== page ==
Female suicide bomber kills 3 in Iraq

By HAMID AHMED, Associated Press Writer 30 minutes ago

A female suicide bomber blew herself up Monday near a tribal sheik's house northeast of Baghdad, killing the sheik and two other people, a provincial police official said.

The woman, wearing an explosives belt, entered the house of Sheik Thaeir Ghadhban al-Karkhi in the predominantly Sunni town of Kanaan, about 12 miles east of Baqouba in Iraq's restive Diyala province, a police official said on condition of anonymity as he was not authorized to release the information.

The official said the sheik was killed, along with a child and a security guard. Two other people were wounded.

Female suicide bombers have been involved in at least 19 attacks or attempted attacks since the war began, including the grisly bombings of two pet markets that killed nearly 100 people on Feb. 1.

A female suicide bomber last struck in a Shiite neighborhood in Baghdad on Feb. 17, detonating after soldiers fired three bullets at her. Causalities were disputed in that attack, with Iraqi officials saying four people were killed, while the U.S. military said only the bomber died.


We now have a U.S. Navy Admiral in Iraq saying the gains by insurgents and Al Qaeda is not a trend.

Rear Admiral Greg Smith said he did not think recent security gains were being reversed."I would not look at the last few weeks as an increase or a trend, but there has been a sporadic series of events that ... have resulted in significant loss of life," Smith told a news conference.

Iraqi police said 68 people died when two bombs exploded within minutes of each other in a popular, crowded shopping area in central Baghdad on Thursday evening, the deadliest single bombing in the capital since last June.

But a NAVY ADMIRAL says there is nothing to worry about.

Does anyone else find it strange that a NAVY ADMIRAL would be making statements about what is taking place on the "ground" in Iraq?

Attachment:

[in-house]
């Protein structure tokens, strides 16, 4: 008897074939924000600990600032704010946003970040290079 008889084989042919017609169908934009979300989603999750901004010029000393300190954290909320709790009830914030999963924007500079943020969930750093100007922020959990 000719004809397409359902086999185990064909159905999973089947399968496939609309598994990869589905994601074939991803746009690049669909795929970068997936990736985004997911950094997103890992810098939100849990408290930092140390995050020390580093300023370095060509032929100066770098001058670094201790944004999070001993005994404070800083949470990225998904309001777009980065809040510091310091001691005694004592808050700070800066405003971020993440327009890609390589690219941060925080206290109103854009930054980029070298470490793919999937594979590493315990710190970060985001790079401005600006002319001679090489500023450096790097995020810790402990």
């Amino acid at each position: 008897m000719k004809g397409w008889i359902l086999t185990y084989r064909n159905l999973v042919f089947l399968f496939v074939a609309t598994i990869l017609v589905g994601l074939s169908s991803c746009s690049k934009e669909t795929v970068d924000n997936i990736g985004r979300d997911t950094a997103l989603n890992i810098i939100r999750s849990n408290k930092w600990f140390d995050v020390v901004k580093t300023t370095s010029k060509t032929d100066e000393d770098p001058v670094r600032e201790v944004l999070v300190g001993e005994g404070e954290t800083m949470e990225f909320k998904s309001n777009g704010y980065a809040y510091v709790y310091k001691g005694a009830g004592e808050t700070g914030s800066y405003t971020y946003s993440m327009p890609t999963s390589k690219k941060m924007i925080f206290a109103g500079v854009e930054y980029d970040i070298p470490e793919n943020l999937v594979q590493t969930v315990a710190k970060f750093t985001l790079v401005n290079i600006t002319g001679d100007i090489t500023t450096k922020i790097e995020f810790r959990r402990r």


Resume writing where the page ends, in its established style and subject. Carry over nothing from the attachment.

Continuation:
Shouldn't Rear Admiral Smith be on a ship out in the middle of the Persian Gulf somewhere and not issuing statements about ground force conditions in Iraq?

However, it must be comforting to the soldiers and Marines on the ground in Iraq to know they have a NAVY ADMIRAL who has telepathic powers and has looked into his crystal ball and predicts the recent surge in violence is just a mirage.

Upswing in Iraq attacks not a trend: U.S. military

By Michael HoldenSun Mar 9, 1:20 PM ET;_ylt=Ag22IYrWpL32j8gn.kTXY.lX6GMA

The U.S. military said on Sunday a recent increase in bombings was not the start of a wider trend in Iraq and violence had decreased overall.

U.S. military spokesman Rear Admiral Greg Smith said he did not think recent security gains were being reversed.

"I would not look at the last few weeks as an increase or a trend, but there has been a sporadic series of events that ... have resulted in significant loss of life," Smith told a news conference.

Smith said the spate of recent attacks needed to be compared with a year ago, when thousands of civilians were dying in sectarian violence between majority Shi'ites and minority Sunni Arabs, with U.S. troops also suffering heavy casualties.

Iraqi police said 68 people died when two bombs exploded within minutes of each other in a popular, crowded shopping area in central Baghdad on Thursday evening, the deadliest single bombing in the capital since last June.


The number of violent civilian deaths rose sharply in February, the first increase in six months, after bombings which Smith blamed on al Qaeda killed more than 160 people.